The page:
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He’s a ‘head-turner’

Features Editor

Pike County is a rather rural area, so crops planted along the roadways don’t often turn the heads of locals. However, Frank Bryan’s " head-turning crop" is getting a lot of looks from passersby – locals and otherwise.

"No, you don’t see a lot of sunflowers around here," Bryan said. "And, people do seem to be enjoying them. In a few days, when all of the heads are open, this field should be quite a sight."

"This field" is 11 acres on the Elba Highway and hundreds, and probably thousands, of sunflowers are looking sunward and nodding in the breeze.

Bryan said he’s not sure if the "head-turning" plants turn their heads to face the sun.

"I really haven’t noticed whether they do or not," he said, adding that he also has no idea how many sunflowers there are in his field. "There’s no way to know, but there’s a lot of them."

This is Bryan’s second crop of sunflowers and he’s growing them for the birds and as a wildlife plot in conjunction with the CRP program.

And, he just might be able to make a little profit with them.

"Don Wambles, who is the administrator of the Alabama Farmers Market Authority, said there is a woman in Birmingham who sells her sunflowers for a dollar a stem," Bryan said. "If I could get a dollar a stem for all these, that would be a good little profit."

Bryan estimated he has between $40 and $50 an acre invested in his sunflower field. That includes fertilizer, "which is high" and the seeds.

As market master for the Pioneer Farmers Market in Troy, Bryan is also an enthusiastic producer for the market.

He sold out of his corn in a short time at Thursday’s market and also sold his basket of sunflowers for 50 cents a stem.

"If I could get 50 cents a stem for these, I would be very happy about that," Bryan said, gesturing to the wide expanse of the big-headed yellow blooms. "I’ll be taking some to the farmers’ market from now on to see how they will do."

Sunflowers can be a successful crop in South Alabama if Mother Nature will cooperate and send the showers needed for crops of any kind to grow.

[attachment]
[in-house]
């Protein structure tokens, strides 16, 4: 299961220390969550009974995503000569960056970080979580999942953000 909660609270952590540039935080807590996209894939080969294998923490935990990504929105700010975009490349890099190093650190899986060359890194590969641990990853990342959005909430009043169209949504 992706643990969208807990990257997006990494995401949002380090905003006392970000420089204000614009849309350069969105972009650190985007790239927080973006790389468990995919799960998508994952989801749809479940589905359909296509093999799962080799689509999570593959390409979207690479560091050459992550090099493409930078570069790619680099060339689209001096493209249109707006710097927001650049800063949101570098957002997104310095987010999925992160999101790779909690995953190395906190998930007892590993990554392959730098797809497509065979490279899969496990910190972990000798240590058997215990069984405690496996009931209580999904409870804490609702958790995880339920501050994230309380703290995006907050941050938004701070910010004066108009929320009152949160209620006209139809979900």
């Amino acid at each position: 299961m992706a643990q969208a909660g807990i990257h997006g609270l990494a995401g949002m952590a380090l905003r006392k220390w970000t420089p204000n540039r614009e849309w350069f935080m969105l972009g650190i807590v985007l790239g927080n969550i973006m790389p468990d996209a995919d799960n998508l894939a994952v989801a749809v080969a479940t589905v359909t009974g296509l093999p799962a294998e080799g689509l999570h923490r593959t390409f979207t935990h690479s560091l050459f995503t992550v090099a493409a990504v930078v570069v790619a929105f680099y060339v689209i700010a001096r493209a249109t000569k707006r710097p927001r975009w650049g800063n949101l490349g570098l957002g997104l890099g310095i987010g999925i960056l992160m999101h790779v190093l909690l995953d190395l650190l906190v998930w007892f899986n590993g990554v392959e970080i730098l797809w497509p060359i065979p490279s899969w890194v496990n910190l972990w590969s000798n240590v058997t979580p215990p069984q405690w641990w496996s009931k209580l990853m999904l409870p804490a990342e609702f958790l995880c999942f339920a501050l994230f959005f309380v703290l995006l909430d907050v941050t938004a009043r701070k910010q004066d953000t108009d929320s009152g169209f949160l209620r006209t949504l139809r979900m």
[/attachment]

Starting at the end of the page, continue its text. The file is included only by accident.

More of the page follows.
"You can grow corn without much rain, but we sure do need it for everything else," Bryan said. "If we don’t get it, we are going to be in big trouble. The corn could use it, too."

As for the sunflowers, a good soaking rain would do them the world of good.

"All of the blooms would open and we would have a pretty yellow field," Bryan said.

Sunflowers can be used to bring sunshine to a home, but Bryan said they don’t last long.

"Get them in water as soon as you can and they’ll last a while," he said. "Most people who buy sunflowers buy them for the seeds. Hang them upside down and let the seeds dry out and then you can hang them in the yard as feeders for birds. Birds really like sunflower seeds. Squirrels would probably like them, too, if you want to attract squirrels."

The seeds can also be used to plant home plots next

year.

"I didn’t know this, but Don told me that sunflowers will keep insects away from your garden," Bryan said.

"The insects will be attracted to the sunflowers instead of the garden. I have sunflowers planted around my garden, but I planted them because they looked pretty. I didn’t know, at the time, there are other benefits to having sunflowers in the garden."

And, "knock on wood," the deer have stayed away from the sunflowers.

"But when they dry out and are filled with seeds, the deer might find their way to them," he said. "I know the birds will come because this field will be like one big bird feeder."

That is unless Bryan sells all of his blooms before the birds have a chance to covet them.